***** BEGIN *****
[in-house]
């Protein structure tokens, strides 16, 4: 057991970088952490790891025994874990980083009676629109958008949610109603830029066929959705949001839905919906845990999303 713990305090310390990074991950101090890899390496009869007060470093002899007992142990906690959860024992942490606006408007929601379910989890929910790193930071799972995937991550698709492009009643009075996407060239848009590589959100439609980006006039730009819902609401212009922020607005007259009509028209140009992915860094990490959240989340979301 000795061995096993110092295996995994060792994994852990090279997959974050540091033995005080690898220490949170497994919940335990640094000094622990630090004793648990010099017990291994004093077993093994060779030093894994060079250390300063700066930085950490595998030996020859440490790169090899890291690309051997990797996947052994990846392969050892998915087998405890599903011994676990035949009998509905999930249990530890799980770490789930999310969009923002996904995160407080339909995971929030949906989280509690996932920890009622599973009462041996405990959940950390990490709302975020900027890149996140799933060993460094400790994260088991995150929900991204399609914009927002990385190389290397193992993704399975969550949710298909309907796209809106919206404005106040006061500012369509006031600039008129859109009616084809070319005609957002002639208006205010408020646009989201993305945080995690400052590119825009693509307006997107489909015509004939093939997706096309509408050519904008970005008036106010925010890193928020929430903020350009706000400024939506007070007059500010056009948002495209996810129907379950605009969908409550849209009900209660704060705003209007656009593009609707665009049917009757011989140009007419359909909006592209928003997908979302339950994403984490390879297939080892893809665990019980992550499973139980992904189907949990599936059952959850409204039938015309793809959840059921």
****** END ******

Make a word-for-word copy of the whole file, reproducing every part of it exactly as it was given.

[in-house]
């Protein structure tokens, strides 16, 4: 057991970088952490790891025994874990980083009676629109958008949610109603830029066929959705949001839905919906845990999303 713990305090310390990074991950101090890899390496009869007060470093002899007992142990906690959860024992942490606006408007929601379910989890929910790193930071799972995937991550698709492009009643009075996407060239848009590589959100439609980006006039730009819902609401212009922020607005007259009509028209140009992915860094990490959240989340979301 000795061995096993110092295996995994060792994994852990090279997959974050540091033995005080690898220490949170497994919940335990640094000094622990630090004793648990010099017990291994004093077993093994060779030093894994060079250390300063700066930085950490595998030996020859440490790169090899890291690309051997990797996947052994990846392969050892998915087998405890599903011994676990035949009998509905999930249990530890799980770490789930999310969009923002996904995160407080339909995971929030949906989280509690996932920890009622599973009462041996405990959940950390990490709302975020900027890149996140799933060993460094400790994260088991995150929900991204399609914009927002990385190389290397193992993704399975969550949710298909309907796209809106919206404005106040006061500012369509006031600039008129859109009616084809070319005609957002002639208006205010408020646009989201993305945080995690400052590119825009693509307006997107489909015509004939093939997706096309509408050519904008970005008036106010925010890193928020929430903020350009706000400024939506007070007059500010056009948002495209996810129907379950605009969908409550849209009900209660704060705003209007656009593009609707665009049917009757011989140009007419359909909006592209928003997908979302339950994403984490390879297939080892893809665990019980992550499973139980992904189907949990599936059952959850409204039938015309793809959840059921």